Dear Patty - Broken Lease
Friday, October 05, 2012
One of my tenants signed a one-year lease three months ago. He just called the office and told me he’s leaving town today for "personal reasons” and won’t be returning. What do I do? I mean, his lease is a legal document, right?
---Tenantless in Bithlo
There’s no joy in a tenant’s failure to fulfill their entire lease term (regardless of the reason), but it does happen from time to time. Tenants might bounce out on you for a number of reasons: a job loss that renders them unable to pay rent, a job transfer to another city, general unhappiness with the property or the area (or even you), etc. That’s the bad news. The good news is that a solid lease agreement that clearly defines both tenants’ penalties and landlords’ remedies can lessen the pain a bit.
When your company decides on a lease to use, ensure that it is keeping with Florida Statutes 83, which governs residential tenancies. Ensure that you stay current on the statute, and ensure that your lease remains in compliance with it should it be changed in any way. That’s important to remember because the statute includes a portion that specifically addresses remedies landlords are able to seek in these cases.
There are two typical courses of action when dealing with broken leases, one where the tenants pay early termination fees and/or liquidated damages and the other where the tenants decline to do so and remain liable for any and all charges until you place a new tenant in the property. You must ensure that your tenants’ lease includes clauses explaining these choices to them, and you must ensure each of your tenants has indicated which course of action they prefer at initial lease signing.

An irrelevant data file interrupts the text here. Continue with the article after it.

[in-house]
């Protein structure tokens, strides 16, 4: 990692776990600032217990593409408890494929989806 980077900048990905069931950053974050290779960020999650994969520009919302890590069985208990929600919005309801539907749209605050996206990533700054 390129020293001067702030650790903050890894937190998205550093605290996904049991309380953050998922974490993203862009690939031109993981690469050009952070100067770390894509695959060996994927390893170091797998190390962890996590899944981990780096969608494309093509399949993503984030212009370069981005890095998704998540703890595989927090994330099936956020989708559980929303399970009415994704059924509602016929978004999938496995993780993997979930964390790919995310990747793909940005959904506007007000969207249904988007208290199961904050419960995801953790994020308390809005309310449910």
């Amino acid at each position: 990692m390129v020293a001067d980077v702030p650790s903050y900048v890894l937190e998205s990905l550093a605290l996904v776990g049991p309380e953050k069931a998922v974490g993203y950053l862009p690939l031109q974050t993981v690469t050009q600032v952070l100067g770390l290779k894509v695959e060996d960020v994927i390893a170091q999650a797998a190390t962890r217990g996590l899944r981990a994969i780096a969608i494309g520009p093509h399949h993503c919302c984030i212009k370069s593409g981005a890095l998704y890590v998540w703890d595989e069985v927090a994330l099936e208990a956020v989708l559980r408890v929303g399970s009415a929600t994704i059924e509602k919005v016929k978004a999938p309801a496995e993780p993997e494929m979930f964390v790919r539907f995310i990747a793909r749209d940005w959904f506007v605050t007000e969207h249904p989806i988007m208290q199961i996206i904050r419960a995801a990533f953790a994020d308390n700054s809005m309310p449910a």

Early termination fees/liquidated damage charges allow tenants to pay a dollar amount (not to exceed the value of two months’ rent) to completely satisfy any funds due to you for their breaking the lease. In not selecting the early termination fees/liquidated damages option, the tenants remain liable for monthly rent charges, advertising, and various other costs until you have secured a new tenant. With that said, the statutes require that you act in "good faith” and try to get a new tenant as soon as possible.
Is it ever a great thing when a tenant breaks their lease? No. But if you stay abreast of the Florida Statutes, use a lease that conforms to the statutes, and enforce your lease’s provisions consistently and honestly, you can keep it from being a terrible thing.
"Patty the Property Manager” appears courtesy of the ORRA Property Management Subcommittee. Readers are invited to submit property management related questions to Patty by sending an e-mail to firstname.lastname@example.org.
The ORRA Property Management Subcommittee provides this property-management advice column as a service to ORRA members. The column is intended to provide a general understanding, not as a substitute for individual legal consultation. The column should not be relied upon in specific situations without consulting a real estate attorney.